Using a 1031 exchange to defer the payment of capital gains taxes on the sale of investment property is an attractive tool for many investors. Successful execution of the exchange will allow a taxpayer to defer paying taxes on the capital gain that an investment property has accrued. Naturally, the IRS is specific about what does and doesn't qualify for this favorable tax treatment. Taxpayers must judiciously adhere to the stipulations to reap the benefits.
How does a 1031 exchange work?
When an investor sells property that is an investment or used in business, if the value has increased since the purchase, that increase is a capital gain. Short-term capital gains (imposed if the investor has owned the asset for less than one year) are assessed at the same rate as the investor's rate for ordinary income. However, long-term capital gains rates apply if the investor has owned the asset for over a year. Long-term capital gains tax rates are lower than the rates for ordinary income.
Investors can defer the payment of these taxes (and the amount due for depreciation recapture, if any) by selling the identified property using a 1031 exchange. The name refers to the applicable section of the tax code, and to succeed, the taxpayer must carefully follow the rules. The regulation is detailed, and the primary requirements include:
1. Use a Qualified Intermediary (a neutral third party unrelated to the taxpayer) to manage the transaction and hold the funds in escrow.
2. Reinvest the entire proceeds into new investment property within 180 days of selling the asset targeted for disposition (the relinquished asset).
What happens when the investor sells the replacement property?
When the investor sells the property they purchased to replace the property sold in the 1031 exchange, they will owe both the deferred taxes and capital gains taxes on any appreciation in the new property’s value. Let’s look at an example:
Joe has a rental house that he has owned for five years. His basis in the property is $500,000, and the current value is $800,000. Rather than pay the capital gains tax on that $300,000 gain, Joe uses a 1031 exchange to replace the rental property with a self-storage facility, for which he pays $800,000. He defers the taxes. If Joe owns the self-storage unit for two years and then sells it for $900,000, he will owe the deferred taxes on the original rental house sale and the taxes now due on the new deal.
If Joe uses another 1031 exchange instead to replace the self-storage unit with something else (also an investment property), he can continue the deferral. If Joe continues to employ the 1031 exchange for future dispositions until he distributes the final investment asset to an heir, he can effectively eliminate the accrued taxes. That outcome is possible because the heir receives the property at its current (stepped-up) value.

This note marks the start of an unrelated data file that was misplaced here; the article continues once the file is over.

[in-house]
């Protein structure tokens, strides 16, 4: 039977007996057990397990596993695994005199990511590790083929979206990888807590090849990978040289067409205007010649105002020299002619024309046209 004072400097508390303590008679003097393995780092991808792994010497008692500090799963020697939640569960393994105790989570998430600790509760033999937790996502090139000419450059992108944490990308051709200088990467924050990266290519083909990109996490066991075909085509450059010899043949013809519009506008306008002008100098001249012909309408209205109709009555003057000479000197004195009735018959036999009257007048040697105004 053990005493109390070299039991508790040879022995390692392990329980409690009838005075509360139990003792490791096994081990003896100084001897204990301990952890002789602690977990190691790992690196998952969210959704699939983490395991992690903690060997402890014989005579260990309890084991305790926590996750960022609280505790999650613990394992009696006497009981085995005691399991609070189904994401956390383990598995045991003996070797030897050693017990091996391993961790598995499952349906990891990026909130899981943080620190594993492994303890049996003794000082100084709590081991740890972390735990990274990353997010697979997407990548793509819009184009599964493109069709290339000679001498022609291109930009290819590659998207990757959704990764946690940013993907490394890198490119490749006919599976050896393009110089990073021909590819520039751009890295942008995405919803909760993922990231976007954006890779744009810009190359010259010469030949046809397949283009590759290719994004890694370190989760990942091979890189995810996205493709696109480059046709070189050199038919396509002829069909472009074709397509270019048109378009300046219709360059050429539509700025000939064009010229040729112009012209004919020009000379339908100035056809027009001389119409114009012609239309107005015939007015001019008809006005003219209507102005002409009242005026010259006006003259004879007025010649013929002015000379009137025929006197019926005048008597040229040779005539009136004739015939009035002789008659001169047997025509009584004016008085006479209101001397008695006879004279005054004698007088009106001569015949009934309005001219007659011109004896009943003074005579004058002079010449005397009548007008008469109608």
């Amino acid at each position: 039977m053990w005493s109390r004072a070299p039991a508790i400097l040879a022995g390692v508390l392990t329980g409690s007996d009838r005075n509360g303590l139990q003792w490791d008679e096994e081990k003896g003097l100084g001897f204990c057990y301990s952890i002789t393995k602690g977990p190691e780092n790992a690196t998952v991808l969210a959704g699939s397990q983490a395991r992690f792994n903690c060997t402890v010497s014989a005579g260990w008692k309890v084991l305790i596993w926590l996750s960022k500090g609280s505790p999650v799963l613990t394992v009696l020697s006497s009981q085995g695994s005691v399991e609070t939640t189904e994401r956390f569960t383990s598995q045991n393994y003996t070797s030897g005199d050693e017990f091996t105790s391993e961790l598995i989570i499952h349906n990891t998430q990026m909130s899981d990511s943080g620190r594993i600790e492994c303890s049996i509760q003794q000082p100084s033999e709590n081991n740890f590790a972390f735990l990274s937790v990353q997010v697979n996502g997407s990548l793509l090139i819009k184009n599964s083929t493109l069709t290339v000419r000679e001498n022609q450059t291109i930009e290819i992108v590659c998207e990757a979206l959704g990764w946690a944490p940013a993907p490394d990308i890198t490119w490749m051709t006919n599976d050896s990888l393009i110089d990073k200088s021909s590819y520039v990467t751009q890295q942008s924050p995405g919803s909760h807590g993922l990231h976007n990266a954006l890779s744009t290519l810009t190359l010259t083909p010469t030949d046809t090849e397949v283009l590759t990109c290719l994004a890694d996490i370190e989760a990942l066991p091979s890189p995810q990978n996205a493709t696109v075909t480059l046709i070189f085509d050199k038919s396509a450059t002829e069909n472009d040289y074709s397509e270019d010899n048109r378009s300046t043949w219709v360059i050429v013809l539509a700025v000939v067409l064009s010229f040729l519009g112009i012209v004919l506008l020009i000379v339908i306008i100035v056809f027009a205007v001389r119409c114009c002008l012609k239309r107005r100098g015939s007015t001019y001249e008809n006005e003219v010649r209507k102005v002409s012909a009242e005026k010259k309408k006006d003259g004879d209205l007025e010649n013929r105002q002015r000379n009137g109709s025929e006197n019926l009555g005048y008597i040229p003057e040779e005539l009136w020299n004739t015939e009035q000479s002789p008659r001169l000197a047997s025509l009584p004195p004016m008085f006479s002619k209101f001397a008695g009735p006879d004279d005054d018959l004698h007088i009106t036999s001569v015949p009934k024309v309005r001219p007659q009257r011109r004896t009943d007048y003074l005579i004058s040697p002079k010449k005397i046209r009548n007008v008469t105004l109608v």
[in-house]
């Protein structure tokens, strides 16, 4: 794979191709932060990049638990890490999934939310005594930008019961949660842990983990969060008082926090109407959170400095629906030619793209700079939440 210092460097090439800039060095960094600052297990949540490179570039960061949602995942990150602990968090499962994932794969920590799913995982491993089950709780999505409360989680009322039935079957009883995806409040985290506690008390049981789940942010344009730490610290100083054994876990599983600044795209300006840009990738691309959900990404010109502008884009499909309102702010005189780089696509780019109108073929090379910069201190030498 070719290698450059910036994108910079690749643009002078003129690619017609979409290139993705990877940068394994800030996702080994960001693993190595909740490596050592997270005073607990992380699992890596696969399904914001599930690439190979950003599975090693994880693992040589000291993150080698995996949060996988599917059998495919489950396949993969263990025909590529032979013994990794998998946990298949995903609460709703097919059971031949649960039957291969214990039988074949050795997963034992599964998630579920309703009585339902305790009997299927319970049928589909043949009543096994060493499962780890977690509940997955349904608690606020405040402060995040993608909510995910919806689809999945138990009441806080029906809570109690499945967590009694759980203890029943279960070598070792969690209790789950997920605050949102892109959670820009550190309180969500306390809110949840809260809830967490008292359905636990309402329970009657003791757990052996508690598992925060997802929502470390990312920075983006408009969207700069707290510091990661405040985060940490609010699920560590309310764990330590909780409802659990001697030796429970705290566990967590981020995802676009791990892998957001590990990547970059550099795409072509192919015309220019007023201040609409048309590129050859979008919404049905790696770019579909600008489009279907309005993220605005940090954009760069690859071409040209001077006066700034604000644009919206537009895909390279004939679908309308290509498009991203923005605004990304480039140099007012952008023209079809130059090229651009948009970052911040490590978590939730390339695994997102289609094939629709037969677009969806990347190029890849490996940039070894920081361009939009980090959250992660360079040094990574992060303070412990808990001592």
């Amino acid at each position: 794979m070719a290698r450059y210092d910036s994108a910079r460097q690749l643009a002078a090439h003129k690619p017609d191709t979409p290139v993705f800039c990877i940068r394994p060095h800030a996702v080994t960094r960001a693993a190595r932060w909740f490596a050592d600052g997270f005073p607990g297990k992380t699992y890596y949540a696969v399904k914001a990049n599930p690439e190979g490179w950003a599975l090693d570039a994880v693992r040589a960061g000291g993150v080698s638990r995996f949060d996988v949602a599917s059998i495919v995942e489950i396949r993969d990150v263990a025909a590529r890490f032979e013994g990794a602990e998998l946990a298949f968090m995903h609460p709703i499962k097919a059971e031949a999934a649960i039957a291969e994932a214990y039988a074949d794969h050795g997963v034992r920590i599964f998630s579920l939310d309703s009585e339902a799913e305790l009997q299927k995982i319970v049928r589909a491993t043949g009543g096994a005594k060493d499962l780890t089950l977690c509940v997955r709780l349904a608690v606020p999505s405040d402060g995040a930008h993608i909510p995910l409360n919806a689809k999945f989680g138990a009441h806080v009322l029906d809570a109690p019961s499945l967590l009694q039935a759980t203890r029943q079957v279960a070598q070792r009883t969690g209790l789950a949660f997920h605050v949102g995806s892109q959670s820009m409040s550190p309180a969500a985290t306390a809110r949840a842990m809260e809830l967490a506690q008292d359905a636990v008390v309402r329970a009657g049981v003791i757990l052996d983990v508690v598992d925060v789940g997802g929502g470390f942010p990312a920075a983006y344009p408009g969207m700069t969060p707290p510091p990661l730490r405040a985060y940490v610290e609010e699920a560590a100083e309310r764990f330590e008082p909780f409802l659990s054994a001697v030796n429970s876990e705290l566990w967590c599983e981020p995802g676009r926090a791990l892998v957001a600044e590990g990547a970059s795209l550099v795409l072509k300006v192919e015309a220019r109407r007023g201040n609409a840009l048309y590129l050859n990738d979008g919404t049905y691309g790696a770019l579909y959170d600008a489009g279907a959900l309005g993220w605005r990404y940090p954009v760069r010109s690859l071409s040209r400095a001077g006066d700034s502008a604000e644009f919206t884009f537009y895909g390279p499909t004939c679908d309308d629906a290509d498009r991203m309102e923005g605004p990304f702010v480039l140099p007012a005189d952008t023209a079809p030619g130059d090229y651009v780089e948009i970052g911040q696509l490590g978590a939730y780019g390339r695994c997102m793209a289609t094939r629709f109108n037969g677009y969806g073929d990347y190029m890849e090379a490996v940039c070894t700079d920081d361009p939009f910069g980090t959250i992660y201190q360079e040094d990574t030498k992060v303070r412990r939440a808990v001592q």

How quickly can an investor sell a replacement property?
This question illustrates one of the ambiguous areas in tax law. The IRS states that property is not eligible for a 1031 exchange if the taxpayer holds it for immediate sale or disposition but does not define immediate. The IRS says that the intent of the investor decides on the eligibility.
However, many professionals advise that investors retain the replacement property for at least a year or two.
Investors may also eventually transition an investment property to personal use, but they should be careful about establishing the intent. Suppose that the investor has exchanged office property for a residential rental. Later, the investor decides to live in the rental. Suppose they have demonstrated the intent of the original acquisition by renting the property to others for at least two years. In that case, the IRS will likely allow the conversion without disallowing the 1031 exchange.
This material is for general information and educational purposes only. Information is based on data gathered from what we believe are reliable sources. It is not guaranteed as to accuracy, does not purport to be complete and is not intended to be used as a primary basis for investment decisions. It should also not be construed as advice meeting the particular investment needs of any investor.
Realized does not provide tax or legal advice. This material is not a substitute for seeking the advice of a qualified professional for your individual situation.
All real estate investments have the potential to lose value during the life of the investment. All financed real estate investments have the potential for foreclosure.
The income stream and depreciation schedule for any investment property may affect the property owner's income bracket and/or tax status. An unfavorable tax ruling may cancel deferral of capital gains and result in immediate tax liabilities.
Costs associated with a 1031 transaction may impact investor's returns and may outweigh the tax benefits. An unfavorable tax ruling may cancel deferral of capital gains and result in immediate tax liabilities.